As Vern tells the story, it all started one February day about 30 years ago when he and some others on BMWs encountered some Harley riders in the small Colorado town of Grant. Grant is on U.S. 285, right at the foot of the road that runs up over Guanella Pass and down to Georgetown, along I-70.
The Harley guys were dissing the beemer guys, so Vern and his buddies issued a challenge. “How about if we all ride over Guanella Pass to Georgetown. Are you with us?”
No, the Harley riders were having none of that, but the beemer guys took their own challenge, made it, and a tradition was born.
The Elephant Ride, named for Hannibal and his Alps crossing, complete with elephants, caught on in a big way in later years. Riders from across the country and even around the world showed up to take the challenge. ESPN even came out one time to film the event and broadcast coverage nationwide.
Then it almost died out, but a small core kept the heart beating. Now, a big part of that core is made up of Adventure Riders, who use their forum to plan and promote such events. That’s how I heard about it and it just sounded like something too good to pass up.
As the event grew, a big part of it became camping out up in Grant the night before. Never mind that it’s February and there’s a foot of snow on the ground; are you here to have an adventure or not?
So Saturday evening I loaded up and drove to Grant and selected my spot for the night. Then I joined the party, already very much in progress. At times the wind was a bone-chiller, while at other times it abated. Regardless, the big campfire blazed and an incredibly gung-ho bunch of guys hung out around it talking about different motorcycles, motorcycle trips in various parts of the world, past Elephant Rides, and much, much more. Every now and then a bottle of Old Overholt made the rounds.
More snow fell during the night so in the morning it was time to dig the bikes out and try to fire them up in the bitter cold. Some started right away, while others warmed their riders trying endlessly to kick the engines over. More riders were also arriving, having slept in their warm beds at home and risen early to drive on up. There were dirt bikes of all kinds as well as Rokons, those squat, wide-tired, two-wheel-drive jeeps of the motorcycle world. A little later a contingent of Ural sidecar rigs pulled in. That was my ticket; I was riding monkey in a friend’s sidecar.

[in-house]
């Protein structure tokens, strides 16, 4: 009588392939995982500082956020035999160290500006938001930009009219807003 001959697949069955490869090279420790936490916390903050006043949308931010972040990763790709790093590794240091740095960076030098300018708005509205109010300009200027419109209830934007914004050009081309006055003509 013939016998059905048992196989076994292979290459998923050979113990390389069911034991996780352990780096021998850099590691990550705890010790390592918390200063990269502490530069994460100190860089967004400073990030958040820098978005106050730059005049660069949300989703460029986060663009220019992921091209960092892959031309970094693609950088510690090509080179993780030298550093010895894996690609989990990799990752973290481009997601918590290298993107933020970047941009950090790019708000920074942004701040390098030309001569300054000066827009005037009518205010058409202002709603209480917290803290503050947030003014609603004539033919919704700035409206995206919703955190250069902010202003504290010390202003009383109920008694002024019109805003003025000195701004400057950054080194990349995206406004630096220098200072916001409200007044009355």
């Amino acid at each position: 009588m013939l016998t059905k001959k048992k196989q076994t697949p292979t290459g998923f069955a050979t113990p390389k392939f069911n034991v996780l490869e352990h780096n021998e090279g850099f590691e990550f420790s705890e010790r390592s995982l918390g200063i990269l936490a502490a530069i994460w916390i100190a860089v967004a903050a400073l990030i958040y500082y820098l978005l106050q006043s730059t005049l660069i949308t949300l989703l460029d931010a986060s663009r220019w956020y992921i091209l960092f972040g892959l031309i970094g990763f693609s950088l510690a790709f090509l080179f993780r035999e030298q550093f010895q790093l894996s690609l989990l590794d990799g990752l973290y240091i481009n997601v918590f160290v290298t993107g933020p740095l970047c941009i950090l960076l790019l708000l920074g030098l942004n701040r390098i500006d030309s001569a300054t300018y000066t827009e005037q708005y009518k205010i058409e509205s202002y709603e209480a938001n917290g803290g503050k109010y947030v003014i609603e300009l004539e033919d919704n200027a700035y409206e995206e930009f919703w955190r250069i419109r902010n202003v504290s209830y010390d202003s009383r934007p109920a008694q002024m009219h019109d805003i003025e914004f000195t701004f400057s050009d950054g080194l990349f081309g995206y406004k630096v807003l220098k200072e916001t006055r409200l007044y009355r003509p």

Eventually, in groups of 8-12, the bikes started rolling out. The ones with screws in their tires blasted along, while those riding bare-tired put much of their effort into staying upright.
The road up Guanella Pass is maintained in winter to a point, and beyond that you’re on your own. The road was totally snow-covered but it wasn’t bad, and by the time the Urals reached the point where they had had to turn around last year it was still clear sailing. On around a bend we went, up a hill to a switchback, and there we caught up with some bikes.
Opinions were varied at this point.
“I’m not going any further on this road; I barely made it up that last hill.”
“Of course we’re going on. You can see it’s icy on the right but if you stay to the left it’s good, hard-packed snow.”
Everyone continued. Then we hit the first of the drifts. The road was crossing a ridge and the wind was howling, blowing snow that built and continued to add to a sizeable drift. Bikes before us had punched a path through, and we watched as a couple riders had at it. At times the best approach was to stand on the snow above the bikes and raise the front end, while powering the rear wheel. One rider grabbed the front wheel of his buddy’s bike and worked it forward. They got across.
Then the lead Ural ran into the drift at speed to see if he could bust his way through. No dice, and that was as far as the hacks would be going today. The Rokons (top speed 20 mph) finally arrived and even they struggled, but made it through the drift and kept going.
Around the bend, however, was another, bigger and deeper drift. And some who had cleared the first one called it a day. Ultimately, only a couple Rokons and a TZ 250 made it to the top of the pass, and nobody went down the other side to Georgetown. Of course, every drift you struggled through going one way was a drift you had to struggle through again going the other way. Enough is enough.
Back at the staging area again, it was all about loading bikes on trailers and heading home. Another Elephant Ride had been made, and no one cared that they hadn’t made it to Georgetown. If the journey is the destination, we had all gotten to where we wanted to go.
By Ken Bingenheimer